Natural Health Products Canada



Herb & Supplement Encyclopedia:
 

Kelp 

 Scientific Names
 Forms
 Traditional Usage
 Overview
 Active Ingredients
 Suggested Amount
 Drug Interactions
 Contraindications
 Side Effects
 References

Scientific Names:

Laminaria digitata Lmx. [Fam. Laminariaceae]


Forms:
Dried and powdered kelp; aqueous extract of kelp.

Traditional Usage:
- Anti-inflammatory
- Antioxidant
- Blood Purifier
- Bone and Joint Problems
- Cellular Regeneration
- Cleansing
- Detoxifying
- Digestive Disorders
- Gastrointestinal Disorders
- Goiter
- Iodine Deficiency
- Laxative
- Lethargy
- Mineral Deficiencies
- Vascular Deficiencies
- Vitamin Deficiencies
- Weight loss


Overview:

Kelp, Laminaria digitata Lmx. [Fam. Laminariaceae], is a large, leafy brown edible seaweed rich in vitamins and minerals that grows along colder coastlines. Kelp is an excellent source of iodine, a major component of thyroxine and triiodothyronine, hormones that affect weight gain and cellular metabolic rates. One to two milligrams of iodine per week are required to prevent goiter. Based on epidemiological studies, thyroid disease is practically unknown in people who regularly eat kelp. Based on human studies, 4mg of iodine daily completely resolves cyclical breast lumps and cysts, usually within only two months. The alginates in kelp (complex polysaccharides), like other soluble fibers, have a soothing and cleansing effect on the digestive tract and are known to prevent the absorption of toxic metals like mercury, cadmium, plutonium and cesium. Studies have shown that alginate supplements can reduce strontium-90 absorption from the intestinal tract by as much as 83%. The U.S. Atomic Energy Commission advocates 2 tablespoons of alginate supplement per day to prevent strontium-90 absorption and related diseases. Kelp alginates are also hydrasorbent laxatives, compounds that swell to 20 times their original volume by absorbing water, which is much greater than other types of bulk laxatives such as psyllium and bran. Kelp alginates are effective in treating habitual constipation and gastric bloating because they swell in intestinal juices rather than water or gastric juices and are non-irritating. Several studies also document a direct, stimulatory effect of seaweed on the immune system. Kelp has been shown to inhibit 95% of abnormal cell growths, and cause regressions in 6 out of 9 animals tested. In-vitro studies of hot water extract of Laminaria on abnormally growing human cells showed more than 50% apoptosis. Kelp also has antiviral activity against influenza virus due to a very active inhibitor of viral and bacterial neuraminidase.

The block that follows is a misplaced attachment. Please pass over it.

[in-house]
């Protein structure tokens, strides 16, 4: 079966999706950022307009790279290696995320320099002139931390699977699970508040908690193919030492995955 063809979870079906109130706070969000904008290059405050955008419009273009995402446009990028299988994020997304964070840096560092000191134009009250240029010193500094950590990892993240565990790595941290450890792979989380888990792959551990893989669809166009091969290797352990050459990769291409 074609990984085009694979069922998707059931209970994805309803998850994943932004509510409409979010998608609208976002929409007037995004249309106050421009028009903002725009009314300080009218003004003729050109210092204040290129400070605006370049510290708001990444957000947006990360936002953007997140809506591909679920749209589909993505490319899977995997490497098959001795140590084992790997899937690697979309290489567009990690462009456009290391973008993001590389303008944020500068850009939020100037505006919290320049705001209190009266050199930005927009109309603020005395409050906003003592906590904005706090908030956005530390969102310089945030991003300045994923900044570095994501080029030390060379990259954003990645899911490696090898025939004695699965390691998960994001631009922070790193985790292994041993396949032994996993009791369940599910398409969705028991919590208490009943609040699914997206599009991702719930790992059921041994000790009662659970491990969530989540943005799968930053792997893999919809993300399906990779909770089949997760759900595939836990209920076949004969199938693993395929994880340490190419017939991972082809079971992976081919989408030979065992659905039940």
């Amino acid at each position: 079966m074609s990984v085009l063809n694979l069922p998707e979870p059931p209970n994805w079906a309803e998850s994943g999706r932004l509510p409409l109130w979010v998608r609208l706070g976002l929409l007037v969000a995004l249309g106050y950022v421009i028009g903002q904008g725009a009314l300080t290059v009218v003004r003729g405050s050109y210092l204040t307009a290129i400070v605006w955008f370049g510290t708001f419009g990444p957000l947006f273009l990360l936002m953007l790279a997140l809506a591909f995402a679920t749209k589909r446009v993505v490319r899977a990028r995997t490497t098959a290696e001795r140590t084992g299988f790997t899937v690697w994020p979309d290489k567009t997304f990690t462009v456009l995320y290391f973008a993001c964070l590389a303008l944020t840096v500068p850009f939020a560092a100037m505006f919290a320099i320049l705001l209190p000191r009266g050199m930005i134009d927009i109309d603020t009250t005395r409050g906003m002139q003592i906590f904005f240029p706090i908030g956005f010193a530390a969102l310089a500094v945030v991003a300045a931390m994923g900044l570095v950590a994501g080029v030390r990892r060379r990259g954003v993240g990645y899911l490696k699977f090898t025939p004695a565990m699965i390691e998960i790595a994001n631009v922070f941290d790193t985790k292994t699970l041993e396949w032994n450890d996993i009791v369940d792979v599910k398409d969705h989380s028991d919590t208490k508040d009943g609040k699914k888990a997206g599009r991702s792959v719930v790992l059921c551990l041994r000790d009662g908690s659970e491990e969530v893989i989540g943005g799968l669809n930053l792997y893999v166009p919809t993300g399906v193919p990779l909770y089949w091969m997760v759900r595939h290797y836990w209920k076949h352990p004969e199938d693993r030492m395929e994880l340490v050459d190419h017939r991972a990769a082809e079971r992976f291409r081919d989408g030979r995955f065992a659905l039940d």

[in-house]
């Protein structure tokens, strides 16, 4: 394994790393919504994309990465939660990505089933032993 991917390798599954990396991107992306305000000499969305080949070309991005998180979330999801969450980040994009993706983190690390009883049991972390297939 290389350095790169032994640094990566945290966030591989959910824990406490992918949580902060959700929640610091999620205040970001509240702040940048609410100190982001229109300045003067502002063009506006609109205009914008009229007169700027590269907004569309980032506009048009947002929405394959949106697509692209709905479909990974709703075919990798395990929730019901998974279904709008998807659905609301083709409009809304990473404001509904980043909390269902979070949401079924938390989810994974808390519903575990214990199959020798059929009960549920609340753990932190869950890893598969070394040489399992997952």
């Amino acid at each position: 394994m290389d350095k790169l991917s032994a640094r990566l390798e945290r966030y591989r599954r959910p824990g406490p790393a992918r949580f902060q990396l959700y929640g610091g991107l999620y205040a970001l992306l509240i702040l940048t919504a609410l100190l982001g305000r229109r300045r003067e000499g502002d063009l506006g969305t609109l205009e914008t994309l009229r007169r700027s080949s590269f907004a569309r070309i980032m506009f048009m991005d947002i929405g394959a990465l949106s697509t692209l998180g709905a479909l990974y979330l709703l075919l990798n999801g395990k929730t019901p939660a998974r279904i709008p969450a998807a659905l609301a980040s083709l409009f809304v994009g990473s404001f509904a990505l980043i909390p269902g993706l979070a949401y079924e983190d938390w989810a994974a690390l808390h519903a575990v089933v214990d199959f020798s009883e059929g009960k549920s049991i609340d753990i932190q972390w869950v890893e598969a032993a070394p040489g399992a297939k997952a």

Active Ingredients:

Polysaccharides: alginic acid (algin) as the major component; fucoidan and laminarin (sulphated polysaccharide esters). Minerals: iodine; calcium; potassium; magnesium; phosphorus; iron and silicon. Total iodine varies between 0.1 to 0.8%, based on dry weight. Raw Laminaria kelp contains: Water 81.6; Protein 1.7%; Total lipid (fat) 0.56%; Carbohydrate, by difference 9.6%; Fiber, total dietary 1.3%; Ash 6.61%. Minerals (per 100g): Calcium, 168mg; Iron, 2.8mg; Magnesium, 121mg; Phosphorus, 42mg; Potassium, 89mg; Sodium, 233mg; Zinc, 1.23mg; Copper, 0.13mg; Manganese, 0.2mg; Selenium, 0.7mcg. Vitamins: Vitamin C, 3.0mg; Thiamin 0.05mg; Riboflavin 0.15 mg; Niacin 0.47mg; Pantothenic acid 0.64mg; Vitamin B-6 0.002; Folate, 180mcg; Vitamin A, 116IU; Vitamin A, RE 12mg; Vitamin E 0.87mg (ate). Lipids: Fatty acids, total saturated 0.25%; Fatty acids, total monounsaturated 0.098%; Fatty acids, total polyunsaturated 0.047%. Kelp also contains several essential and non-essential amino acids, including 0.27% Glutamic acid. (Information taken from The National Agriculture Library's USDA Nutrient Database for Standard Reference at http://www.nal.usda.gov).